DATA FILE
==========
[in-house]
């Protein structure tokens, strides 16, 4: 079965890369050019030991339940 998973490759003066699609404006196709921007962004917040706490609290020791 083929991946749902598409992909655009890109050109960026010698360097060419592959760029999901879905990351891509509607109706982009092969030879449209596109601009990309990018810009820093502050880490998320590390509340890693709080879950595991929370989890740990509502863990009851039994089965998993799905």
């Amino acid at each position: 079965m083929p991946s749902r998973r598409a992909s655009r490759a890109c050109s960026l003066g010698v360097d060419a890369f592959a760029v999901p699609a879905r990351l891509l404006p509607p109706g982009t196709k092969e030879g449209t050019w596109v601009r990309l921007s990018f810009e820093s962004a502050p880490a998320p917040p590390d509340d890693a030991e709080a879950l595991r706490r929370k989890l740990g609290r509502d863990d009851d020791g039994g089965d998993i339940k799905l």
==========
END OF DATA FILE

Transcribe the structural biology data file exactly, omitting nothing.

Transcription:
[in-house]
């Protein structure tokens, strides 16, 4: 079965890369050019030991339940 998973490759003066699609404006196709921007962004917040706490609290020791 083929991946749902598409992909655009890109050109960026010698360097060419592959760029999901879905990351891509509607109706982009092969030879449209596109601009990309990018810009820093502050880490998320590390509340890693709080879950595991929370989890740990509502863990009851039994089965998993799905």
């Amino acid at each position: 079965m083929p991946s749902r998973r598409a992909s655009r490759a890109c050109s960026l003066g010698v360097d060419a890369f592959a760029v999901p699609a879905r990351l891509l404006p509607p109706g982009t196709k092969e030879g449209t050019w596109v601009r990309l921007s990018f810009e820093s962004a502050p880490a998320p917040p590390d509340d890693a030991e709080a879950l595991r706490r929370k989890l740990g609290r509502d863990d009851d020791g039994g089965d998993i339940k799905l």